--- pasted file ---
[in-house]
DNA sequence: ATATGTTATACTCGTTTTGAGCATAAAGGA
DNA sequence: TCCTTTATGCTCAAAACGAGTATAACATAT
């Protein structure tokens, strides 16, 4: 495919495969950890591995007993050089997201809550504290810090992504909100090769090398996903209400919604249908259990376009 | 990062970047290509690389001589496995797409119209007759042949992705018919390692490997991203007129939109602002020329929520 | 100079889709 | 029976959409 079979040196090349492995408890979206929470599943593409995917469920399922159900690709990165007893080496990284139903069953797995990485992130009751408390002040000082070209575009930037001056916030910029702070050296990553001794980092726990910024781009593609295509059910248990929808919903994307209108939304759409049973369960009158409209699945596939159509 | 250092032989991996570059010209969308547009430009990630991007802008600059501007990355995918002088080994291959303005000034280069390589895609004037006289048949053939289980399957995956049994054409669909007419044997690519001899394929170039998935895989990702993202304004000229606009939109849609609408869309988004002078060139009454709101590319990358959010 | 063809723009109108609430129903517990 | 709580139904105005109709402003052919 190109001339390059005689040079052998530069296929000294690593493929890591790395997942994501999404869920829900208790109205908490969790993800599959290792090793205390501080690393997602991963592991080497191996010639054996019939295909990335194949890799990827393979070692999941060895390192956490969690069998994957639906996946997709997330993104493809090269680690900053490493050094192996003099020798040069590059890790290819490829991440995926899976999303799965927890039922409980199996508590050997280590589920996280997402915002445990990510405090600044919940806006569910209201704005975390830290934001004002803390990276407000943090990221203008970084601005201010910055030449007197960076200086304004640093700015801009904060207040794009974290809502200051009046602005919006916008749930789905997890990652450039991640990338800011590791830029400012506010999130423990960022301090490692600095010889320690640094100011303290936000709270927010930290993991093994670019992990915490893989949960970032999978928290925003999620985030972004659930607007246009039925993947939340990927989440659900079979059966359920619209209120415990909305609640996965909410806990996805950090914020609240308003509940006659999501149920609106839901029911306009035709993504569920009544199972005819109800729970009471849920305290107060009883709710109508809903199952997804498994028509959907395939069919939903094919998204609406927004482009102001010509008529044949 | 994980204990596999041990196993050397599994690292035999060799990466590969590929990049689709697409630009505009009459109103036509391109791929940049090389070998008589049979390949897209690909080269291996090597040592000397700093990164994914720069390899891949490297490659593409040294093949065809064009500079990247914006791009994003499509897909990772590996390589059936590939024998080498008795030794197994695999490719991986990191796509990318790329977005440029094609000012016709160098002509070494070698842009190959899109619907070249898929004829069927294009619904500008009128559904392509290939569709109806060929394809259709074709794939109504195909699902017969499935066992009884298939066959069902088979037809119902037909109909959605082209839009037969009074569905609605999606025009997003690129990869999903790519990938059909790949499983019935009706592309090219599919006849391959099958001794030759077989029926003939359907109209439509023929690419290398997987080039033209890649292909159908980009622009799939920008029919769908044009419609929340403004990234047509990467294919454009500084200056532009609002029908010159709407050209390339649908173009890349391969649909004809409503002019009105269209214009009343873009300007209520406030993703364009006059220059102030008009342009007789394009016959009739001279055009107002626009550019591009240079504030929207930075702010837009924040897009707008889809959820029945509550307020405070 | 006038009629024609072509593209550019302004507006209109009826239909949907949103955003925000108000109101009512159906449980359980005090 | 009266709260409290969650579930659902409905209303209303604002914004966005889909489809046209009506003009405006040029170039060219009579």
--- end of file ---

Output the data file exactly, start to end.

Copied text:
[in-house]
DNA sequence: ATATGTTATACTCGTTTTGAGCATAAAGGA
DNA sequence: TCCTTTATGCTCAAAACGAGTATAACATAT
């Protein structure tokens, strides 16, 4: 495919495969950890591995007993050089997201809550504290810090992504909100090769090398996903209400919604249908259990376009 | 990062970047290509690389001589496995797409119209007759042949992705018919390692490997991203007129939109602002020329929520 | 100079889709 | 029976959409 079979040196090349492995408890979206929470599943593409995917469920399922159900690709990165007893080496990284139903069953797995990485992130009751408390002040000082070209575009930037001056916030910029702070050296990553001794980092726990910024781009593609295509059910248990929808919903994307209108939304759409049973369960009158409209699945596939159509 | 250092032989991996570059010209969308547009430009990630991007802008600059501007990355995918002088080994291959303005000034280069390589895609004037006289048949053939289980399957995956049994054409669909007419044997690519001899394929170039998935895989990702993202304004000229606009939109849609609408869309988004002078060139009454709101590319990358959010 | 063809723009109108609430129903517990 | 709580139904105005109709402003052919 190109001339390059005689040079052998530069296929000294690593493929890591790395997942994501999404869920829900208790109205908490969790993800599959290792090793205390501080690393997602991963592991080497191996010639054996019939295909990335194949890799990827393979070692999941060895390192956490969690069998994957639906996946997709997330993104493809090269680690900053490493050094192996003099020798040069590059890790290819490829991440995926899976999303799965927890039922409980199996508590050997280590589920996280997402915002445990990510405090600044919940806006569910209201704005975390830290934001004002803390990276407000943090990221203008970084601005201010910055030449007197960076200086304004640093700015801009904060207040794009974290809502200051009046602005919006916008749930789905997890990652450039991640990338800011590791830029400012506010999130423990960022301090490692600095010889320690640094100011303290936000709270927010930290993991093994670019992990915490893989949960970032999978928290925003999620985030972004659930607007246009039925993947939340990927989440659900079979059966359920619209209120415990909305609640996965909410806990996805950090914020609240308003509940006659999501149920609106839901029911306009035709993504569920009544199972005819109800729970009471849920305290107060009883709710109508809903199952997804498994028509959907395939069919939903094919998204609406927004482009102001010509008529044949 | 994980204990596999041990196993050397599994690292035999060799990466590969590929990049689709697409630009505009009459109103036509391109791929940049090389070998008589049979390949897209690909080269291996090597040592000397700093990164994914720069390899891949490297490659593409040294093949065809064009500079990247914006791009994003499509897909990772590996390589059936590939024998080498008795030794197994695999490719991986990191796509990318790329977005440029094609000012016709160098002509070494070698842009190959899109619907070249898929004829069927294009619904500008009128559904392509290939569709109806060929394809259709074709794939109504195909699902017969499935066992009884298939066959069902088979037809119902037909109909959605082209839009037969009074569905609605999606025009997003690129990869999903790519990938059909790949499983019935009706592309090219599919006849391959099958001794030759077989029926003939359907109209439509023929690419290398997987080039033209890649292909159908980009622009799939920008029919769908044009419609929340403004990234047509990467294919454009500084200056532009609002029908010159709407050209390339649908173009890349391969649909004809409503002019009105269209214009009343873009300007209520406030993703364009006059220059102030008009342009007789394009016959009739001279055009107002626009550019591009240079504030929207930075702010837009924040897009707008889809959820029945509550307020405070 | 006038009629024609072509593209550019302004507006209109009826239909949907949103955003925000108000109101009512159906449980359980005090 | 009266709260409290969650579930659902409905209303209303604002914004966005889909489809046209009506003009405006040029170039060219009579």